Are Biofuel Cars a Real Alternative for the Average Driver?

Prince Charles in Saab BioPower Car

Alternative fuel vehicles have undergone a somewhat tumultuous youth. Whether it’s a matter of discussing the negative repercussions of rising grain prices, or the positive benefits of moving to a society that is more independent from foreign interests, just about everyone has an opinion as to whether or not biofuel cars could ever really get a foothold in the automotive world.

The real question, though, would biofuel provide a real alternative for petroleum? There are plenty of experts who say yes, but equally as many who say no. Consumers are largely silent on the topic as long as prices are affordable and they can get to work on time.


Arguments In Favor of Biofuels

One of the biggest arguments in favor of biofuels is the fact that most vehicles today can be produced using what is being commonly called “flex fuel” technology. This allows a vehicle to operate not just on gasoline, but on E85, as well. In case you aren’t familiar with it, E85 is a mixture of 85% Ethanol and 15% gasoline.

Refueling stations can generally be easily adapted to the fuel, it appears to cause no problems with vehicle engines aside from getting slightly poorer fuel economy, and would make grain farmers in the United States and around the world very, very rich. The downside is that E85 isn’t carried in every filling station in America. In many cases, there just isn’t enough demand to warrant shipping the fuel to ever gas station out there.


Arguments Against Biofuels

An argument against the use of E85 has traditionally been that putting corn to use in the production of a non-food based product that would have as much demand as motor fuel would would raise the price of every product that is made using corn, from candy with high-fructose corn syrup right down to the ears of sweet corn at a farmer’s market. Also, though E85 is, on average, about .20 cents cheaper than petroleum gasoline, it makes up that difference with the poor fuel economy. Generally speaking, it costs the average commuter about the same amount to fill up on E85 as it does gasoline.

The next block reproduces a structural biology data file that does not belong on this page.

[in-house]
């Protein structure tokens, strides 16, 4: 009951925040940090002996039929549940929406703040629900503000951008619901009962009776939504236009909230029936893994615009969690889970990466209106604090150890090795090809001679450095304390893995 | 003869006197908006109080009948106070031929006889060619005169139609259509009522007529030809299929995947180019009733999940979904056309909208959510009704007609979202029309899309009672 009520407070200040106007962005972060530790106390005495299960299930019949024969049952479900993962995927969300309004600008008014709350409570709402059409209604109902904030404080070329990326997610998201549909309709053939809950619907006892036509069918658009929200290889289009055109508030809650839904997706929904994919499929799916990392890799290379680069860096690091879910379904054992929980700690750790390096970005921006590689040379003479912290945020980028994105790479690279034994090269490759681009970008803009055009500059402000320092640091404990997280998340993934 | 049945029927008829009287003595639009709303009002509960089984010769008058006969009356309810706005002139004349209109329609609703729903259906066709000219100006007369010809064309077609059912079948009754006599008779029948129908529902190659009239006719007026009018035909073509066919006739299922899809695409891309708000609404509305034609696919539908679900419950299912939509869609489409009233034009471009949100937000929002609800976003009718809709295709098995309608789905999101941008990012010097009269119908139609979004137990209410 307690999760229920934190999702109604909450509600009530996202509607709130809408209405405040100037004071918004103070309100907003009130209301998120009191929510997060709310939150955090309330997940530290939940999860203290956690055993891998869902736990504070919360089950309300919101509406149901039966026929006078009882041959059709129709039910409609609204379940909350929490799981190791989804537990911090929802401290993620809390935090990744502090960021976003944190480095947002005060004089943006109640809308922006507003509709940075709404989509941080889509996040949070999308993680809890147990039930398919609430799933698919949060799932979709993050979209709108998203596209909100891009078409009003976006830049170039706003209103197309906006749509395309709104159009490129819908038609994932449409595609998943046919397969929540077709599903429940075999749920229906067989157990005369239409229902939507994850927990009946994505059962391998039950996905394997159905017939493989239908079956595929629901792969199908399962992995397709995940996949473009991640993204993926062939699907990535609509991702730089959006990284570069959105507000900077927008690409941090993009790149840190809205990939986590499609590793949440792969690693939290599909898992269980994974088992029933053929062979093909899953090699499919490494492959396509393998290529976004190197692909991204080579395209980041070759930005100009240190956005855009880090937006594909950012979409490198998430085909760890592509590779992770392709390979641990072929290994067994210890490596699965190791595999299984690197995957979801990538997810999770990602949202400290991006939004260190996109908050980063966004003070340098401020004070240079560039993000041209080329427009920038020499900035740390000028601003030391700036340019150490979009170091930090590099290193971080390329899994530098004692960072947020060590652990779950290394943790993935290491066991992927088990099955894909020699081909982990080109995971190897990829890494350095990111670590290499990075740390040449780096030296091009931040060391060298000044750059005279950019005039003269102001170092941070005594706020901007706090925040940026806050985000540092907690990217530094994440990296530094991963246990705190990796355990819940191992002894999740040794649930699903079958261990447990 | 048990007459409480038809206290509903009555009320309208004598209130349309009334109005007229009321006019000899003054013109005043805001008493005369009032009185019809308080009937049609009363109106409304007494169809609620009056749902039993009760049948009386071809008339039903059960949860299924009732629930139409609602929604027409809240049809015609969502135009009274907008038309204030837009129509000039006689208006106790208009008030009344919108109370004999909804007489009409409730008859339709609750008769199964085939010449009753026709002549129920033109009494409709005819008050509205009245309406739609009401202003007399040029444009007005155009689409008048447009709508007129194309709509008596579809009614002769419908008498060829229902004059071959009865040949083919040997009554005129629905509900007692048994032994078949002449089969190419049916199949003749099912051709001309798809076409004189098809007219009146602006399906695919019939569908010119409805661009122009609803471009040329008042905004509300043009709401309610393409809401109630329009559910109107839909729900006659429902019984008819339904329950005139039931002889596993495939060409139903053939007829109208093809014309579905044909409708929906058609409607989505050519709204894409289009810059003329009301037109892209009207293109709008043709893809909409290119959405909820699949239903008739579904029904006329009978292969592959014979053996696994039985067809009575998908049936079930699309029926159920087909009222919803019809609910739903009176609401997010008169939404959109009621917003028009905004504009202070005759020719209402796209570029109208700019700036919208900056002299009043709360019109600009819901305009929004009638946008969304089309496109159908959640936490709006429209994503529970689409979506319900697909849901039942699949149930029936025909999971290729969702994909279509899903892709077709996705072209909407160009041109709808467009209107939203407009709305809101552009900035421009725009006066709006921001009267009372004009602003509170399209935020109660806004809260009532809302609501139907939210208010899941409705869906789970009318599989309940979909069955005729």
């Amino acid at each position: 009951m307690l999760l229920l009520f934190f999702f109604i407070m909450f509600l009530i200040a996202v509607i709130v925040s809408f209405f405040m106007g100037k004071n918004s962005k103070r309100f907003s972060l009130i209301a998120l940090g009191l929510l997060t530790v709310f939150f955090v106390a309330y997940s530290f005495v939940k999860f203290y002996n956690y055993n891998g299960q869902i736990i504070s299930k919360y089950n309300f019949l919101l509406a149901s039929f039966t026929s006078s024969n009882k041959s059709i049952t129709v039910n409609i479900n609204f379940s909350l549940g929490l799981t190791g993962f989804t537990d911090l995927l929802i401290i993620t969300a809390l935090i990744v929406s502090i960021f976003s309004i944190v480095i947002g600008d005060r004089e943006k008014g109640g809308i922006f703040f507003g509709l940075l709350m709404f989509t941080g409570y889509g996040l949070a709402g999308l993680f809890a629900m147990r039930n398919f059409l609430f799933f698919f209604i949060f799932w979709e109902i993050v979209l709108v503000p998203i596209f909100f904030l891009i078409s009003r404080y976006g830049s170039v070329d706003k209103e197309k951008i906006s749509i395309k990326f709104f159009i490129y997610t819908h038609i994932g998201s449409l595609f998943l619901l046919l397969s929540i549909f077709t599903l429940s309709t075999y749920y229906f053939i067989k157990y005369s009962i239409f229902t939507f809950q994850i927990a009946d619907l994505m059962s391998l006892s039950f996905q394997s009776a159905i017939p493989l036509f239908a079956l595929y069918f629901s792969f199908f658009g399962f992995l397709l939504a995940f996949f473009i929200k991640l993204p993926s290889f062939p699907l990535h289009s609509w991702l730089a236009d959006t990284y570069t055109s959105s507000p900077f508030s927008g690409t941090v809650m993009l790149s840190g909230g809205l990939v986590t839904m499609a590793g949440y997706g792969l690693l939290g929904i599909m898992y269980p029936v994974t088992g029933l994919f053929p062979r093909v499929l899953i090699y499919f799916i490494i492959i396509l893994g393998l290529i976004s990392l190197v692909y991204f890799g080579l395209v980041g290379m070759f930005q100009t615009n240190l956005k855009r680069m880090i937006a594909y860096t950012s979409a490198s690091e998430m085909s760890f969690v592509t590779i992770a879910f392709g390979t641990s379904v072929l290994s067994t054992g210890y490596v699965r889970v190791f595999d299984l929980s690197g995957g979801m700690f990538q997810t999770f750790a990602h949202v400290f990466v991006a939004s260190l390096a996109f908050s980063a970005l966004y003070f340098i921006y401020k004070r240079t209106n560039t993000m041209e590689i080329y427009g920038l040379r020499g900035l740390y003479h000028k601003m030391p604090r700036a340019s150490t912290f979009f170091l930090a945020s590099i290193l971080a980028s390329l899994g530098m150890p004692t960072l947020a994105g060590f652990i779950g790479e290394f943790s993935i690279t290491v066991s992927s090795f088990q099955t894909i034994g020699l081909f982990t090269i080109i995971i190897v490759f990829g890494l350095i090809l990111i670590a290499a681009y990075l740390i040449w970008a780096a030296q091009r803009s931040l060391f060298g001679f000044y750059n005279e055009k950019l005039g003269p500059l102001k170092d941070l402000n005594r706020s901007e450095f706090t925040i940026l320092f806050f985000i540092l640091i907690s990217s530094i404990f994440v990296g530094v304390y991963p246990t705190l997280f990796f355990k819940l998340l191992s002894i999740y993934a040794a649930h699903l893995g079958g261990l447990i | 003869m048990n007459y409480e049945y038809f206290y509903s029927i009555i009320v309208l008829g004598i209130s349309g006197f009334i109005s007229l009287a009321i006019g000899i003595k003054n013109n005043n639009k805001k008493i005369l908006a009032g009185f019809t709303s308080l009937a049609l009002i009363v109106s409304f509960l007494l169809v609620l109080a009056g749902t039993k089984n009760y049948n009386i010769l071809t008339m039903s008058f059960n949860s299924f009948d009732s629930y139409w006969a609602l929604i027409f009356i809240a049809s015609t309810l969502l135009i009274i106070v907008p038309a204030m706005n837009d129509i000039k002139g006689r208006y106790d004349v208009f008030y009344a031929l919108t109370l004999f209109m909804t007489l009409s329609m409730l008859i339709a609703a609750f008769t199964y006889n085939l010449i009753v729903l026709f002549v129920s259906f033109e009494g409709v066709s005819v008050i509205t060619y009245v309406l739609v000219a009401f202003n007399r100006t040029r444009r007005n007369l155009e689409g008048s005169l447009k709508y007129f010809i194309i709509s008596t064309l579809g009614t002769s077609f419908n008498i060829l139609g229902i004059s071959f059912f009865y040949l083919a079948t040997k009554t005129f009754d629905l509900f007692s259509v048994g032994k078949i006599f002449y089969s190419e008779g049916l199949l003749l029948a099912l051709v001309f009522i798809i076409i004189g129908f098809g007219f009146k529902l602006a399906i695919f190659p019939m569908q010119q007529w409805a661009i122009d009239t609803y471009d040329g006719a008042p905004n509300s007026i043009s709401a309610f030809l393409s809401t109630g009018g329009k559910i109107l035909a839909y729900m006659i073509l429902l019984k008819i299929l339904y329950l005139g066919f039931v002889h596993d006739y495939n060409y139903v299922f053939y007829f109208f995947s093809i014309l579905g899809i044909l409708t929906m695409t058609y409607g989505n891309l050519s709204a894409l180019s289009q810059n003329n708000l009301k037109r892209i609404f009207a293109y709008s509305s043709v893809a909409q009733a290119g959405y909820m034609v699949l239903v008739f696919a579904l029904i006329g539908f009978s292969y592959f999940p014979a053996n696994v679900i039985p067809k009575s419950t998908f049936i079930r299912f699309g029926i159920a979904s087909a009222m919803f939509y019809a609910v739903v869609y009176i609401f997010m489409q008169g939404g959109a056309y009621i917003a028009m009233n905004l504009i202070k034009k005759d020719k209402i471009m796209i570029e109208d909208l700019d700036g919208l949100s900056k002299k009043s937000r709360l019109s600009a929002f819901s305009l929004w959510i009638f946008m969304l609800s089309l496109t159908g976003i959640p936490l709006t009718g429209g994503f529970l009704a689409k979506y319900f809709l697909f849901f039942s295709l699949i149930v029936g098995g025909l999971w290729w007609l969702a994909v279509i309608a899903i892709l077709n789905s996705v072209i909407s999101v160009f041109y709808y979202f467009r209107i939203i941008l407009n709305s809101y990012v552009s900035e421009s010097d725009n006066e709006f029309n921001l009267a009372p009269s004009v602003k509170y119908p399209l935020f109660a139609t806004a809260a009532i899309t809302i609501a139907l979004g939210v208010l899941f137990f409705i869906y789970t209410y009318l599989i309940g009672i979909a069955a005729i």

But is biofuel a real alternative for your daily commute? The answer to that question is that yes, biofuel really could be a petroleum alternative, but the technology and consumer desire to make it life-changing simply hasn’t caught up with the E85 ambition yet. The range that vehicles operating on biofuel is approximately 20%-25% less than conventional petroleum, making it similarly priced but slightly less convenient. Right now, the only way to fill up with E85 is to find a filling station that offers it, and then plan to make a stop there during your day.

Perhaps in the future, commuters will be able to distill and produce their own E85 at home, helping to offset the cost and making the alcohol-based fuel a truly viable alternative. Until then, Its a question of how ecologically responsible individual drivers feel. Will saving the environment persuade you to drive across town to fill up your tank? Considering that most Ethanol is produced in the United States, will reducing foreign dependance on fuel oil do the trick?